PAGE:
I've certainly been the recipient of this remark, and my guess is many of you have, too.
You say something someone doesn't agree with, or maybe your voice sounds a little irritated, and suddenly someone is all, “Must be that time of the month.”
Clearly, because of her menstrual cycle, a woman must obviously be rendered useless during that entire "time of the month," because her brain can't function at maximum cognitive capacity.
But a recent study published in Frontiers in Behavioral Neuroscience is here to debunk this silly period myth once and for all.
As it turns out, the hormonal changes that happen during your period don't appear to have any negative impact on your ability to use your brain.
Cue every woman in the room exclaiming "duh" at the top of her lungs.
In the study, a team of researchers examined three different aspects of brain cognition over the course of two of their participants' menstrual cycles.
Overall, a group of 68 women were monitored over the course of their menstrual cycles, but researchers specifically examined different aspects of brain cognition over the course of two of their participants' cycles.
The team found that the levels of the hormones oestrogen, progesterone, and testosterone do not affect cognitive bias, one's working memory, or the ability to focus on two things at the same time.
Professor Leeners' goal in conducting this research was, indeed, to see if the “anecdotal” belief that a menstrual cycle impaired cognitive functioning could hold any water.
Leeners, a psychotherapist and specialist in reproductive medicine, told EurekAlert! Science News,
I deal with many women who have the impression that the menstrual cycle influences their well-being and cognitive performance.
While an initial portion of the study did indicate that cognitive ability might be affected, the findings showed that that conclusion couldn't be sustained over time.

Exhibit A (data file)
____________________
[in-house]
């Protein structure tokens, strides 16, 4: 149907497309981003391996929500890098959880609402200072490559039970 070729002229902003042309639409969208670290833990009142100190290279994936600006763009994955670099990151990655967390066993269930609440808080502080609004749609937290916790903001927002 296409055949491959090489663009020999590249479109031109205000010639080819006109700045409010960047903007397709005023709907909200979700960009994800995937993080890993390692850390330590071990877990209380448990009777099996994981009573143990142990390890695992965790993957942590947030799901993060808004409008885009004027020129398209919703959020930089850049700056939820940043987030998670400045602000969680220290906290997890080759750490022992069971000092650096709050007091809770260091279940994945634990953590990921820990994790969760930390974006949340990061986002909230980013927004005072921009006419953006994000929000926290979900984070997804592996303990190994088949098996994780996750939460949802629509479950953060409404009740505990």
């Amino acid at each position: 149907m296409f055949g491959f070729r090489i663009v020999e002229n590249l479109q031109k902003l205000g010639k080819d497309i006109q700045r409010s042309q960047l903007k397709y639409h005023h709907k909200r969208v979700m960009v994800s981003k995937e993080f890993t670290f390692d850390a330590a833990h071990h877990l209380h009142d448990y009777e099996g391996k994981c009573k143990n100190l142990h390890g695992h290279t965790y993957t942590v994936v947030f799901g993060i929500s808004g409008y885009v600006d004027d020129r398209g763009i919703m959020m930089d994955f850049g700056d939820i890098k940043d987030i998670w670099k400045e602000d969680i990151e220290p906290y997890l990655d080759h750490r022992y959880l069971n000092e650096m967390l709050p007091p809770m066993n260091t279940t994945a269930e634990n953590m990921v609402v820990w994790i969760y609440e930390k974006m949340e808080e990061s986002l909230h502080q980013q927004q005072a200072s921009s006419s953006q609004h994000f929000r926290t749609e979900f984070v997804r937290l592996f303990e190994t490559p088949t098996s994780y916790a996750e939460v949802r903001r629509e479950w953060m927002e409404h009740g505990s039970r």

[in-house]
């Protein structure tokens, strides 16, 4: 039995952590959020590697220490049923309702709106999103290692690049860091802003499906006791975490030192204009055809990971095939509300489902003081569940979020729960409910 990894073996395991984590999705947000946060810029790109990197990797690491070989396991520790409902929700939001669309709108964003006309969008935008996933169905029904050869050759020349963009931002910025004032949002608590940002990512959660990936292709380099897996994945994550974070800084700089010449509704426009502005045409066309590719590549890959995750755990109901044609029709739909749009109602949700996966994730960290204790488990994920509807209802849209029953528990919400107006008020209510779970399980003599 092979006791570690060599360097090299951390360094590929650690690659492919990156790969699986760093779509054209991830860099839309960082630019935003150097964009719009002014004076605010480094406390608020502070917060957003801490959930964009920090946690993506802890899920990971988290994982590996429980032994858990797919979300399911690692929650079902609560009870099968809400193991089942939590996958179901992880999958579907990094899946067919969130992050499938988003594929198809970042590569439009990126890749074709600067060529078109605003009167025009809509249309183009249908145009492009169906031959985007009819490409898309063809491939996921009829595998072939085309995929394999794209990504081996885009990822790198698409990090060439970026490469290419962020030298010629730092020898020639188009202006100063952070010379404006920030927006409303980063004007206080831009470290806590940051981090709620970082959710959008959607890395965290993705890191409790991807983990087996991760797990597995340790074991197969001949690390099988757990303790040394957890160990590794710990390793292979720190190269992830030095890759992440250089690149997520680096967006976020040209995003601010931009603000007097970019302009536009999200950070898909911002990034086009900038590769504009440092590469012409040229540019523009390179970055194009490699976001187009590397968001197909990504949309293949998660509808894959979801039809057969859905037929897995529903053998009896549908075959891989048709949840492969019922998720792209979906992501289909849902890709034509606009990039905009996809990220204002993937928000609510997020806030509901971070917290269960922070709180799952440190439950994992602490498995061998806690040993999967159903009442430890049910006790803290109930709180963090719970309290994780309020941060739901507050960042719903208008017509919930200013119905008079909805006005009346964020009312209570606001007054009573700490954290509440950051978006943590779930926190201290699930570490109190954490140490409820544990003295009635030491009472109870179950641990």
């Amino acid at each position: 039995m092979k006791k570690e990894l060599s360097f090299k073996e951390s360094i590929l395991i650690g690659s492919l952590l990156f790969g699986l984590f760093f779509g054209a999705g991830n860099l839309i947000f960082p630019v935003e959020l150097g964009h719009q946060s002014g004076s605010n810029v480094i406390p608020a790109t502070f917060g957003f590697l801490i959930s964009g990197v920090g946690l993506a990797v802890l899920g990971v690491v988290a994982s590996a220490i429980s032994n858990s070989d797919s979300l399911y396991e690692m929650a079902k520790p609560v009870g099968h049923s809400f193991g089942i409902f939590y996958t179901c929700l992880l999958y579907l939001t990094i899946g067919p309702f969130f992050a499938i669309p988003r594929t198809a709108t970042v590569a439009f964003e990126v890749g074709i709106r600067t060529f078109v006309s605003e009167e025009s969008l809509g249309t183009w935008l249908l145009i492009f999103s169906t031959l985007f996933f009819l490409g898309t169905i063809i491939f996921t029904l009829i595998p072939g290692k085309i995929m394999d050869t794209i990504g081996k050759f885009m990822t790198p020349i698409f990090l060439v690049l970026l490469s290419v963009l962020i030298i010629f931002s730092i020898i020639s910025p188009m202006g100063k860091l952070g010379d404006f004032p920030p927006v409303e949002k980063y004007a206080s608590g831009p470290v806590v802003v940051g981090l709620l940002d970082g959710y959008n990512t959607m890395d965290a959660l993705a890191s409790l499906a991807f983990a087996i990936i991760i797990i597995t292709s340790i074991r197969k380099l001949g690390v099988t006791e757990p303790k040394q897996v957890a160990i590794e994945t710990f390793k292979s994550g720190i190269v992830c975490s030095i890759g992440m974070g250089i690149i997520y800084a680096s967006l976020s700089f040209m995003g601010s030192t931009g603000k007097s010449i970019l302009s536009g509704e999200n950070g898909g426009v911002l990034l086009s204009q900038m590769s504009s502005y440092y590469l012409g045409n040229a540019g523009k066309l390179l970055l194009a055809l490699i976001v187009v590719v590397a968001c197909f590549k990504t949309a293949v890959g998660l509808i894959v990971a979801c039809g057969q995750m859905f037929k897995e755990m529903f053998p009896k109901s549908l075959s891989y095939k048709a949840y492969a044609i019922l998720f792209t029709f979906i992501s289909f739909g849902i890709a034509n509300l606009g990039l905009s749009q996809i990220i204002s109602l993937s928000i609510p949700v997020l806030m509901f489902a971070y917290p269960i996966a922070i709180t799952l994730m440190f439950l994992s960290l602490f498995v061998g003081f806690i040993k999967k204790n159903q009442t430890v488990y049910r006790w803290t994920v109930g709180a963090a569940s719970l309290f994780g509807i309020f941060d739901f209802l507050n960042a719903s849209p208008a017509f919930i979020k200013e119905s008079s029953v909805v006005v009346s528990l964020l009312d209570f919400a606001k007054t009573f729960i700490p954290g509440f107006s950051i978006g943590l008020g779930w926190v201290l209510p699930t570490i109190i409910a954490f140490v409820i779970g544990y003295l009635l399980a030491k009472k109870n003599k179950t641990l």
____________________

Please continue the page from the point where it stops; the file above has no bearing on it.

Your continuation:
Leeners also mentioned that, while there might be individual exceptions to her findings, “the hormonal changes related to the menstrual cycle do not show any association with cognitive performance.”
So, what is actually going on in your brain during your period?
And why do you sometimes feel, like, really different during that time of the month?
Elite Daily spoke with Dr. Jessica Shepherd, OBGYN and U by Kotex partner, to shed a little more light on the subject.
Hormonal shifts do take place during menstrual cycles, most recognizably estrogen and progesterone levels. The hormonal shifts that take place during menstruation can affect your emotional and physical cognition, not your cognitive capabilities.
She adds that, while women may feel like their period is affecting their ability to make decisions, due to sluggishness or mood changes, it's really not affecting their cognitive function whatsoever.
Moral of the story? Make it your duty to keep on battling all those ridiculous, sexist myths about women's health.
Because, as it turns out, that's probably all they ever are.